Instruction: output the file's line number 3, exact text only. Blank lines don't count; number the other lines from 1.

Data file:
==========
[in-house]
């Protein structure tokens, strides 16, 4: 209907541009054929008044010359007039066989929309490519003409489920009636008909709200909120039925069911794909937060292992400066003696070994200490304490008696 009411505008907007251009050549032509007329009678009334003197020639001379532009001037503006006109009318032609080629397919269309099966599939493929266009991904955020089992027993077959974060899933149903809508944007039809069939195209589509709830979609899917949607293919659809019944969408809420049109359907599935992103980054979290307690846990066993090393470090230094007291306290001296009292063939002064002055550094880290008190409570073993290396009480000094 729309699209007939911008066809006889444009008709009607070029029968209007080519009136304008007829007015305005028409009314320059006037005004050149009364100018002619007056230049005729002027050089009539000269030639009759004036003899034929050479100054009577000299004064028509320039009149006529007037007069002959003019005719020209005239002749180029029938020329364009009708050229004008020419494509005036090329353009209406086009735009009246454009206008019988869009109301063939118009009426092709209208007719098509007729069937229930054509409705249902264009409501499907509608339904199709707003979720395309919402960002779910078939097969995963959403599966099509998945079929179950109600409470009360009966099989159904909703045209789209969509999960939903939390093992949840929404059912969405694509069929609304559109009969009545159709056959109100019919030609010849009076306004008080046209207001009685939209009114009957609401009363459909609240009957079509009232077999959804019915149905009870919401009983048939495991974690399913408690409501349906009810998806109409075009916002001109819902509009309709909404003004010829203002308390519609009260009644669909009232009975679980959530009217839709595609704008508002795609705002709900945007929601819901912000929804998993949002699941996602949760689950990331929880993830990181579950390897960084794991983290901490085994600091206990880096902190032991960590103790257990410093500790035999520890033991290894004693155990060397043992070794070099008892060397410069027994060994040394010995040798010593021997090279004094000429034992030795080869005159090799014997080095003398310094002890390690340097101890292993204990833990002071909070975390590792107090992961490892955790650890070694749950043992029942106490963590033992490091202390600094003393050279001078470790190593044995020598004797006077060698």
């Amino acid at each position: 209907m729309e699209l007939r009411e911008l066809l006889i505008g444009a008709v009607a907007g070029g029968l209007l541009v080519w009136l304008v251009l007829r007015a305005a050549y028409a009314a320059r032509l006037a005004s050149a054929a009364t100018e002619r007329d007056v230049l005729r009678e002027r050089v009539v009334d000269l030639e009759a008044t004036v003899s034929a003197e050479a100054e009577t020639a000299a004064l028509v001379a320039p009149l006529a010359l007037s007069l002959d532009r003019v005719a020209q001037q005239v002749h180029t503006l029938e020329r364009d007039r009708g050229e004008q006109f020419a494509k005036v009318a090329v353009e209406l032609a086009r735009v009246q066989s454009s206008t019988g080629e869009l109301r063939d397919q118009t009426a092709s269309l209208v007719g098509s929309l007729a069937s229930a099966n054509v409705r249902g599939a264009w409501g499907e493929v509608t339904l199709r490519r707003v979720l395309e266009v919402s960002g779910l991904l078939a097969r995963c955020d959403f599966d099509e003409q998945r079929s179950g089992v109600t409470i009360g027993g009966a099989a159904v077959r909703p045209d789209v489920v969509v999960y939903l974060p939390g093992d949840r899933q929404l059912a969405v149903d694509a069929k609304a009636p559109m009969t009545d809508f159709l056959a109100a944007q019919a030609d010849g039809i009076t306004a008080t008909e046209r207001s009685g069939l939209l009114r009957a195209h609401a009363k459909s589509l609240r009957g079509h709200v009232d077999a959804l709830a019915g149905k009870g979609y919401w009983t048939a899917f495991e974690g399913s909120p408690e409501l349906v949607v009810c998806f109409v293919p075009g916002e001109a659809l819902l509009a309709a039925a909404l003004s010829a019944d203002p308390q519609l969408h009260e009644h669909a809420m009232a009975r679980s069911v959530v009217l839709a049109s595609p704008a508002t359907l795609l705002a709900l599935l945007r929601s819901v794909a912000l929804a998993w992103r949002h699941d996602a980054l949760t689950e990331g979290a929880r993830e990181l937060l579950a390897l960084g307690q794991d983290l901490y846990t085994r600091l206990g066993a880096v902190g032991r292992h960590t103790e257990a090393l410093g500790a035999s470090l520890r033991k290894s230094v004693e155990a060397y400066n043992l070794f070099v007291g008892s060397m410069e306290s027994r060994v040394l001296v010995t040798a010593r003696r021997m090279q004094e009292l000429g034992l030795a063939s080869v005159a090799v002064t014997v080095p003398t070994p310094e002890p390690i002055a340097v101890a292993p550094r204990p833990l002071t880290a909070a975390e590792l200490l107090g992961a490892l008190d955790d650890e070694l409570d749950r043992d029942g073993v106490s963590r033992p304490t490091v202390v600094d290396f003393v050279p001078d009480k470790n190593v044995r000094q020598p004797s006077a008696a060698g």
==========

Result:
């Amino acid at each position: 209907m729309e699209l007939r009411e911008l066809l006889i505008g444009a008709v009607a907007g070029g029968l209007l541009v080519w009136l304008v251009l007829r007015a305005a050549y028409a009314a320059r032509l006037a005004s050149a054929a009364t100018e002619r007329d007056v230049l005729r009678e002027r050089v009539v009334d000269l030639e009759a008044t004036v003899s034929a003197e050479a100054e009577t020639a000299a004064l028509v001379a320039p009149l006529a010359l007037s007069l002959d532009r003019v005719a020209q001037q005239v002749h180029t503006l029938e020329r364009d007039r009708g050229e004008q006109f020419a494509k005036v009318a090329v353009e209406l032609a086009r735009v009246q066989s454009s206008t019988g080629e869009l109301r063939d397919q118009t009426a092709s269309l209208v007719g098509s929309l007729a069937s229930a099966n054509v409705r249902g599939a264009w409501g499907e493929v509608t339904l199709r490519r707003v979720l395309e266009v919402s960002g779910l991904l078939a097969r995963c955020d959403f599966d099509e003409q998945r079929s179950g089992v109600t409470i009360g027993g009966a099989a159904v077959r909703p045209d789209v489920v969509v999960y939903l974060p939390g093992d949840r899933q929404l059912a969405v149903d694509a069929k609304a009636p559109m009969t009545d809508f159709l056959a109100a944007q019919a030609d010849g039809i009076t306004a008080t008909e046209r207001s009685g069939l939209l009114r009957a195209h609401a009363k459909s589509l609240r009957g079509h709200v009232d077999a959804l709830a019915g149905k009870g979609y919401w009983t048939a899917f495991e974690g399913s909120p408690e409501l349906v949607v009810c998806f109409v293919p075009g916002e001109a659809l819902l509009a309709a039925a909404l003004s010829a019944d203002p308390q519609l969408h009260e009644h669909a809420m009232a009975r679980s069911v959530v009217l839709a049109s595609p704008a508002t359907l795609l705002a709900l599935l945007r929601s819901v794909a912000l929804a998993w992103r949002h699941d996602a980054l949760t689950e990331g979290a929880r993830e990181l937060l579950a390897l960084g307690q794991d983290l901490y846990t085994r600091l206990g066993a880096v902190g032991r292992h960590t103790e257990a090393l410093g500790a035999s470090l520890r033991k290894s230094v004693e155990a060397y400066n043992l070794f070099v007291g008892s060397m410069e306290s027994r060994v040394l001296v010995t040798a010593r003696r021997m090279q004094e009292l000429g034992l030795a063939s080869v005159a090799v002064t014997v080095p003398t070994p310094e002890p390690i002055a340097v101890a292993p550094r204990p833990l002071t880290a909070a975390e590792l200490l107090g992961a490892l008190d955790d650890e070694l409570d749950r043992d029942g073993v106490s963590r033992p304490t490091v202390v600094d290396f003393v050279p001078d009480k470790n190593v044995r000094q020598p004797s006077a008696a060698g």